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Software // Information Management
07:26 PM
Rick Whiting
Rick Whiting

Intelligence or Info Overload?

Today's breakneck business climate has prompted some companies to adopt real-time business-intelligence systems. But how much is too much?

Continental Airlines Inc. uses Teradata's technology at its massive data warehouse, which stores information on all aspects of the airline's business, including passenger reservations, aircraft maintenance and parts inventories, and flight delays. Using middleware like IBM's WebSphere MQ and Informatica Corp.'s Striva, transactional data is captured and loaded into the data warehouse within seconds, says data warehousing director Alicia Acebo.

Continental has designed its data warehouse so that it can be used for both real-time alerts and long-range strategic analysis. It warns reservations clerks of any incoming flight delays, for example, and identifies passengers designated as most-valuable customers, who can then be given priority on alternative flights if it appears they'll miss their scheduled connections. Business analysts also can use Continental's data warehouse to study historical data to detect customer trends.

The most visible use of real-time business intelligence is business-activity monitoring. The monitoring combines data collection with process- and workflow-management capabilities to monitor streaming data from operational systems to detect "business events," such as production-line problems, spikes in customer complaints, and diminishing stock on a retailer's shelf. Key performance metrics and alerts are delivered through dashboardlike interfaces on managers' desktop computers or through mobile workers' handheld devices, pagers, and cell phones.

In the last year, there has been a wave of business-activity-monitoring software products from startup vendors such as Celequest, First Rain, and Iteration Software, as well as from Tibco Software, which acquired startup Praja last year. "Business-activity monitoring takes business intelligence to the next stage of evolution by making it more actionable," says Celequest Corp. CEO Diaz Nesamoney.

Silver Line Building Products Corp., a vinyl-window manufacturer, is installing Iteration's business-activity-monitoring software to notify shipping managers at the company's North Brunswick, N.J., plant if an order won't be ready for delivery. The Iteration Real-Time Reporting Suite, when up and running this month, will tie into the plant's manufacturing system and track custom-made windows as they move down the production line. For example, if the system determines two hours before shipping time that the order may be late, it sends an alert to BlackBerry devices carried by shipping managers, who can adjust truck-loading schedules. The ultimate goal is to improve customer service to Silver Line's distributors, says Dan Lyons, information systems VP.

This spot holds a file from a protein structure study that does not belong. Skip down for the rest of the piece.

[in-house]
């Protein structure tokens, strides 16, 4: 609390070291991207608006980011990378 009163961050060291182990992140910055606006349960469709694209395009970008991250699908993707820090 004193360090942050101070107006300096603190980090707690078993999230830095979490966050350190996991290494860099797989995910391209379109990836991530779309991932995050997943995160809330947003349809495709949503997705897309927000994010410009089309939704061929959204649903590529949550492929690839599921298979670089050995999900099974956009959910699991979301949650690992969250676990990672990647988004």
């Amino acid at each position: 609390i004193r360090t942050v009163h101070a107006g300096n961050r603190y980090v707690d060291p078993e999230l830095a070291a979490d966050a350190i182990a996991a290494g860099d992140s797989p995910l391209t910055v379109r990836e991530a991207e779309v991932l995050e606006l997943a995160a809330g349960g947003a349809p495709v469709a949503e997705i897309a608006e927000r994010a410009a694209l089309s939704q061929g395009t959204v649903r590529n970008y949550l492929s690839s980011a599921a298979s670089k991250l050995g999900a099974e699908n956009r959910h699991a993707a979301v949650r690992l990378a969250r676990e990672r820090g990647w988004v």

Abitibi uses OSIsoft Inc.'s real-time performance-management software to monitor the cost of electricity purchased from the Ontario grid to supplement hydroelectric power generated at its paper mills. If the system detects electricity price increases beyond preset thresholds, it alerts managers by E-mail and pagers to adjust production capacity.

Demand for real-time information delivery is catching on for some specific applications such as yield-management control in manufacturing and inventory control. There also has been a recent uptick in the use of real-time data analysis, particularly for call-center operations where profiles of customers calling in are built on the fly to assist with cross-selling and up-selling efforts.

Still, the challenge companies face in collecting information from scattered, often incompatible data sources makes real-time business intelligence tough for many. "For a lot of companies, real-time business intelligence is still a few years out," says Tom Burzinski, business-intelligence-practice manager at consulting firm Greenbrier & Russell. Poor-quality data adds to the integration hurdle: Tools for standardizing data and correcting errors before moving it into a data warehouse must work in real time as well.

Real-time business intelligence, in fact, will make IT departments more accountable for the quality of the data they provide for analysis, says Tom Nather, a senior systems analyst at Penske Logistics. "If there are data-integrity issues, they're going to come up much quicker," he says. The Penske Corp. subsidiary, which provides supply-chain-management services to manufacturers and their suppliers, uses a real-time system based on Business Objects SA's Broadcast Agent and middleware from Attunity Inc. to alert suppliers of imminent order pickups.

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